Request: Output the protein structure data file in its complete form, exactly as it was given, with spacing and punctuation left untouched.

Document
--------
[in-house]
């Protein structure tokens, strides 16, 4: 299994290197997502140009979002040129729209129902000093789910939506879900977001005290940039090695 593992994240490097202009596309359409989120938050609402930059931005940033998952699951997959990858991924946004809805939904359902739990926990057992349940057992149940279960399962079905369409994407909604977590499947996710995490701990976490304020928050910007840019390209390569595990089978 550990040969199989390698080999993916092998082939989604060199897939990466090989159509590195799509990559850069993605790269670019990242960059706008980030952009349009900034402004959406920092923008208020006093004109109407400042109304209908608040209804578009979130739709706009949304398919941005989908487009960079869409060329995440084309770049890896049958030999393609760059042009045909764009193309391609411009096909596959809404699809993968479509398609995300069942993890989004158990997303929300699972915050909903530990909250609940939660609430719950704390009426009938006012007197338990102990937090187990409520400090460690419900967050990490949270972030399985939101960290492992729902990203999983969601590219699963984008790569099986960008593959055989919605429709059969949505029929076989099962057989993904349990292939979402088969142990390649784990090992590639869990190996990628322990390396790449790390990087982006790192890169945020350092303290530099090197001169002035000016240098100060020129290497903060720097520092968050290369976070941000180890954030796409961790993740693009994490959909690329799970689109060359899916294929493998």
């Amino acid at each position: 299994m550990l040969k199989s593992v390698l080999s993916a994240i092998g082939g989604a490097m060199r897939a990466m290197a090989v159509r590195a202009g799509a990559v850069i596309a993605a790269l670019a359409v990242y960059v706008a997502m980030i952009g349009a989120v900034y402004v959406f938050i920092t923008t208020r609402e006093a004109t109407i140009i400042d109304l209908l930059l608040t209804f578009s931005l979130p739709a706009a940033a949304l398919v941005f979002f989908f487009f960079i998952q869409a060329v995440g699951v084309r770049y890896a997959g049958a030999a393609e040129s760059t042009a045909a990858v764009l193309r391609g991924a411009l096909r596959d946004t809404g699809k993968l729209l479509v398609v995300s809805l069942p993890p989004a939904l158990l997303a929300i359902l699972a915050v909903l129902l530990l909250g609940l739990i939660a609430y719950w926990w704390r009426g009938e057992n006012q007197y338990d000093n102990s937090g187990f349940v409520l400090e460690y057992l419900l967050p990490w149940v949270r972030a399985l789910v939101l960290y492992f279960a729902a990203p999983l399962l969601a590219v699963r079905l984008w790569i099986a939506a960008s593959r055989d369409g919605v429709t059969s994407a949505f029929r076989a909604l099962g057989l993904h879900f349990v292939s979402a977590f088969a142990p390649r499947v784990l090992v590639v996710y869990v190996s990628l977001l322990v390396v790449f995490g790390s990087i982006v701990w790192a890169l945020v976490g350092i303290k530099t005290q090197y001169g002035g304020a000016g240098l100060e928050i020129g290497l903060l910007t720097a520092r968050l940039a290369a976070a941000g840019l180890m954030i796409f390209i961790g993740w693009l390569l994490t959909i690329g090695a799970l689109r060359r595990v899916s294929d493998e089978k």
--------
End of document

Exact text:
[in-house]
């Protein structure tokens, strides 16, 4: 299994290197997502140009979002040129729209129902000093789910939506879900977001005290940039090695 593992994240490097202009596309359409989120938050609402930059931005940033998952699951997959990858991924946004809805939904359902739990926990057992349940057992149940279960399962079905369409994407909604977590499947996710995490701990976490304020928050910007840019390209390569595990089978 550990040969199989390698080999993916092998082939989604060199897939990466090989159509590195799509990559850069993605790269670019990242960059706008980030952009349009900034402004959406920092923008208020006093004109109407400042109304209908608040209804578009979130739709706009949304398919941005989908487009960079869409060329995440084309770049890896049958030999393609760059042009045909764009193309391609411009096909596959809404699809993968479509398609995300069942993890989004158990997303929300699972915050909903530990909250609940939660609430719950704390009426009938006012007197338990102990937090187990409520400090460690419900967050990490949270972030399985939101960290492992729902990203999983969601590219699963984008790569099986960008593959055989919605429709059969949505029929076989099962057989993904349990292939979402088969142990390649784990090992590639869990190996990628322990390396790449790390990087982006790192890169945020350092303290530099090197001169002035000016240098100060020129290497903060720097520092968050290369976070941000180890954030796409961790993740693009994490959909690329799970689109060359899916294929493998």
């Amino acid at each position: 299994m550990l040969k199989s593992v390698l080999s993916a994240i092998g082939g989604a490097m060199r897939a990466m290197a090989v159509r590195a202009g799509a990559v850069i596309a993605a790269l670019a359409v990242y960059v706008a997502m980030i952009g349009a989120v900034y402004v959406f938050i920092t923008t208020r609402e006093a004109t109407i140009i400042d109304l209908l930059l608040t209804f578009s931005l979130p739709a706009a940033a949304l398919v941005f979002f989908f487009f960079i998952q869409a060329v995440g699951v084309r770049y890896a997959g049958a030999a393609e040129s760059t042009a045909a990858v764009l193309r391609g991924a411009l096909r596959d946004t809404g699809k993968l729209l479509v398609v995300s809805l069942p993890p989004a939904l158990l997303a929300i359902l699972a915050v909903l129902l530990l909250g609940l739990i939660a609430y719950w926990w704390r009426g009938e057992n006012q007197y338990d000093n102990s937090g187990f349940v409520l400090e460690y057992l419900l967050p990490w149940v949270r972030a399985l789910v939101l960290y492992f279960a729902a990203p999983l399962l969601a590219v699963r079905l984008w790569i099986a939506a960008s593959r055989d369409g919605v429709t059969s994407a949505f029929r076989a909604l099962g057989l993904h879900f349990v292939s979402a977590f088969a142990p390649r499947v784990l090992v590639v996710y869990v190996s990628l977001l322990v390396v790449f995490g790390s990087i982006v701990w790192a890169l945020v976490g350092i303290k530099t005290q090197y001169g002035g304020a000016g240098l100060e928050i020129g290497l903060l910007t720097a520092r968050l940039a290369a976070a941000g840019l180890m954030i796409f390209i961790g993740w693009l390569l994490t959909i690329g090695a799970l689109r060359r595990v899916s294929d493998e089978k």